KEYNOTE SPEAKERS

CHRISTIAN BERGER, PhD, is an Associate professor at the Pontificia Universidad Católica de Chile, where he serves as the Director of the Doctoral Program in Psychology. His research interests focus around peer relations, in particular how social status and aggressive and prosocial behaviors are part of the adolescent peer culture. He also focuses on how contexts affect the development of positive or negative interpersonal relationships. More broadly, he studies peer ecologies and school environments, and protective factors to prevent school violence and to promote a nurturing school social climate.

Promoting Psychologically Secure Environments to Prevent

School Bullying

Prof. Christian Berger and Prof. Susan Swearer

This keynote paper will focus on contexts that foster or inhibit bullying behaviours. The roles of students, peers, teachers, and schools will be examined and will unearth the complex relations between individuals and the environments in which they reside. The influences of individual psychological factors, peer group functioning, teacher behaviour, and school climate will be reviewed. Specific research-based suggestions for bullying prevention and intervention will guide recommendations for promoting psychologically secure environments where bullying and other mean behaviours are less likely to occur.

CHRISTINA SALMIVALLI, PhD, is a Professor of psychology at the University of Turku, Finland. She has done research on bullying and its evidence-based prevention for 25 years. Professor Salmivalli is the principal investigator of the evaluation of the KiVa antibullying program, which was developed in her team with funding from the Finnish Ministry of Education and Culture. The KiVa program has been awarded both nationally and internationally, and is widely implemented in Finland and elsewhere. Salmivalli has published numerous widely cited research articles, book chapters, and books on the topics of children’s peer relations and school bullying. Her current research interests include the effectiveness of different approaches to tackle bullying, the sustainability of the implementation of prevention programs, and the mechanisms of program effects.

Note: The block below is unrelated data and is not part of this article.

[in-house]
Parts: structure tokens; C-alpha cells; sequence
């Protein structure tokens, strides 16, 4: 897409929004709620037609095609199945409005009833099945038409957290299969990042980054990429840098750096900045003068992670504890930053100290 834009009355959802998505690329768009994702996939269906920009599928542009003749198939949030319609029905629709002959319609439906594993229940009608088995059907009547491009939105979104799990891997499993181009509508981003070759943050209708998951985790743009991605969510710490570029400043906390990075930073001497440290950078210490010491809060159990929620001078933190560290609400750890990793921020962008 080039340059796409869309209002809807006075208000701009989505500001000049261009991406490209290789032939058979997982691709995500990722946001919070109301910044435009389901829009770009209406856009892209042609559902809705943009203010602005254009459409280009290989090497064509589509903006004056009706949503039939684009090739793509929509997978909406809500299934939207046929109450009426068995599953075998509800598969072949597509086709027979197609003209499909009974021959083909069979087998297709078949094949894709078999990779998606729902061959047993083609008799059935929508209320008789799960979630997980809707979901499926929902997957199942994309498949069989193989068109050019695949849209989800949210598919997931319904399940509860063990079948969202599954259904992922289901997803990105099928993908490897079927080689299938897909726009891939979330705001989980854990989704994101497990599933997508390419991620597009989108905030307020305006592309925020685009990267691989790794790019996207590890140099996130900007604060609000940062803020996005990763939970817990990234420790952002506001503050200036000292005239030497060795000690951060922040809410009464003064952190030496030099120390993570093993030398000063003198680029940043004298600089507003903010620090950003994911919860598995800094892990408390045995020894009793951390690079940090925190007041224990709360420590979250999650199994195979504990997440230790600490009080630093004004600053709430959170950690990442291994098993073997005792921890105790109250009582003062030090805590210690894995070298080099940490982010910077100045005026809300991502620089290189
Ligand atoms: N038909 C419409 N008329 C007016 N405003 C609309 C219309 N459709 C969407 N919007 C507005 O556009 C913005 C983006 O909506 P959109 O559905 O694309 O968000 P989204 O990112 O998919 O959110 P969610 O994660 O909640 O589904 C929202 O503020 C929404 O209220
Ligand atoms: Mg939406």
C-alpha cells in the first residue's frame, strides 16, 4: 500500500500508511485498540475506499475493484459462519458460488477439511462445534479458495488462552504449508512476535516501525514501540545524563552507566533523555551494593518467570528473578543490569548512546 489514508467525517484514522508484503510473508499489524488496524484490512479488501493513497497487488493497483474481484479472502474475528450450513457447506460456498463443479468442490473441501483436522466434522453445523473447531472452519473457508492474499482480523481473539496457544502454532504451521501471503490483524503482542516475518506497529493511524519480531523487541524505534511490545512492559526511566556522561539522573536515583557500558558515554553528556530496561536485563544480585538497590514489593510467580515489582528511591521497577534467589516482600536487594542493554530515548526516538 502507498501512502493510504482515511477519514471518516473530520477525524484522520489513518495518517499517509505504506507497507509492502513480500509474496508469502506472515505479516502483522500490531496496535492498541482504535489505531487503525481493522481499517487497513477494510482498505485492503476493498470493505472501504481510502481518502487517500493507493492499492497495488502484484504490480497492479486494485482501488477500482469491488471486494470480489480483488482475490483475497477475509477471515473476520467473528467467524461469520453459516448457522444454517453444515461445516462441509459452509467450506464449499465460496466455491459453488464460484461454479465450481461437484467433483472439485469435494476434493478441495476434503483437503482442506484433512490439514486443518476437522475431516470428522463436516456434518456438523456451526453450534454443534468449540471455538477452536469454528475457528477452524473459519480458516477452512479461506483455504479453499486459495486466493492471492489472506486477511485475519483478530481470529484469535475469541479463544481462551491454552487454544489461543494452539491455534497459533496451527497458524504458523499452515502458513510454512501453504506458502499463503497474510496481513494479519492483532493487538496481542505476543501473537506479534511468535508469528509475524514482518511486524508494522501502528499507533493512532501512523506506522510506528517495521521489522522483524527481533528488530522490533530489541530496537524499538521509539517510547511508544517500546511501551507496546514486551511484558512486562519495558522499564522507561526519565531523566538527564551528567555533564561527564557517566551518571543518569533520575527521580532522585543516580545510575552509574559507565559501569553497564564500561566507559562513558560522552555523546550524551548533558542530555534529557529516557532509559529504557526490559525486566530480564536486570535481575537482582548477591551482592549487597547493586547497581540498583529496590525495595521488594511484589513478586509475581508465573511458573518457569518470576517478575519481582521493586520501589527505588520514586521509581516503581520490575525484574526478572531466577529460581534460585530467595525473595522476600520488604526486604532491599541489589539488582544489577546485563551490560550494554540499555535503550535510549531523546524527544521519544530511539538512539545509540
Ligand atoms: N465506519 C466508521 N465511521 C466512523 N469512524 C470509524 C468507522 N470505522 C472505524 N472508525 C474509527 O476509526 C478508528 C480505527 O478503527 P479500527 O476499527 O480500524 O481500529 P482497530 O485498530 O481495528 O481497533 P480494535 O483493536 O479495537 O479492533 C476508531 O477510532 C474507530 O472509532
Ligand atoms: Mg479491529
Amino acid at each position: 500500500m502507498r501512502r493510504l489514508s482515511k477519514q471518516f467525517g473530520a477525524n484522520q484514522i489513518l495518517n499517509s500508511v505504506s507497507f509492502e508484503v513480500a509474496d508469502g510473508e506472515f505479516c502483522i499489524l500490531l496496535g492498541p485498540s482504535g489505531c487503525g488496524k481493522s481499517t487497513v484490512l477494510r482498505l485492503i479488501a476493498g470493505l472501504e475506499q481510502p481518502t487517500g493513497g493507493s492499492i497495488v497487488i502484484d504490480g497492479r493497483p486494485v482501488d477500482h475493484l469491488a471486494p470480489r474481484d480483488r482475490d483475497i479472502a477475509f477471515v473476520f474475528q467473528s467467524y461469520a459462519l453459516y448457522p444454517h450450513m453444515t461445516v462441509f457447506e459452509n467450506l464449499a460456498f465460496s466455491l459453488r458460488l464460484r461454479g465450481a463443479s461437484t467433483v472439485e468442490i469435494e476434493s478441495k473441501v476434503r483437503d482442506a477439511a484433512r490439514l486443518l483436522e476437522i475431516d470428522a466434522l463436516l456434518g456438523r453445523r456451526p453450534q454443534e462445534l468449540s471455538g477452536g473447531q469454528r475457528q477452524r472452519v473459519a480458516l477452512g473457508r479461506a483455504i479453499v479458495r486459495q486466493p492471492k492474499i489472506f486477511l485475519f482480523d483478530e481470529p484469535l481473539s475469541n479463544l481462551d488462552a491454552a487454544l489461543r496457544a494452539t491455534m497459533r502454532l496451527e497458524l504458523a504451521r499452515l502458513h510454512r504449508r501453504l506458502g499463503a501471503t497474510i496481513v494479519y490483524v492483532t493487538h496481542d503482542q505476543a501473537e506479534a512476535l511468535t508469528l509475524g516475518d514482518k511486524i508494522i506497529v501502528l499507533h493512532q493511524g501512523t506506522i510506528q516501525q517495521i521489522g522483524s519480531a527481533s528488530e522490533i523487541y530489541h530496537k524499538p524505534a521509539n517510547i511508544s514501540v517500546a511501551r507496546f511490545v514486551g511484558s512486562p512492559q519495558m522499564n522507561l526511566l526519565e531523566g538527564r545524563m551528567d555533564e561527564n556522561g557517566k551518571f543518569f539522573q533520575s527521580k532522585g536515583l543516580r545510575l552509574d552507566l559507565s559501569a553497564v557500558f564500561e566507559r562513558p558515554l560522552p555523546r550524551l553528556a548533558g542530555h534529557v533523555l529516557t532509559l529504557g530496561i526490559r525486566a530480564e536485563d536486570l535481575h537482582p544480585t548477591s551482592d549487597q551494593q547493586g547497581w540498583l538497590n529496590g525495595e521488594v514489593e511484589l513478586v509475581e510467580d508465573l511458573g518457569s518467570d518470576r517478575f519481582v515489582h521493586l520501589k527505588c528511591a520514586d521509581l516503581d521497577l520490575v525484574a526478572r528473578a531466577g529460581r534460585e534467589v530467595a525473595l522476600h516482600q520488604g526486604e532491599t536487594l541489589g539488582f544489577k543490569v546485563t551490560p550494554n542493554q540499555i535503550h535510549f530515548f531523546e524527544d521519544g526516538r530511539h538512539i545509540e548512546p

DORTE MARIE SØNDERGAARD, D.phil., Professor in social psychology at the School of Education, Aarhus University, and director of the research program (Dis)Engaging Children and Young People. She headed the interdisciplinary research team eXbus: Exploring Bullying in School which conceptualized bullying as an effect of heterogeneously combining social, discursive, digital and subjective forces in children’s and young people’s everyday lives. Søndergaard has co-edited School Bullying: New Theories in Context (Cambridge University Press), and published a range of articles on bullying, e.g. ‘Bullying and social exclusion anxiety in schools’; ‘The thrill of bullying’; ‘New materialist analyses of virtual gaming, distributed violence and relational aggression’; and ‘The Dilemmas of Victim Positioning’.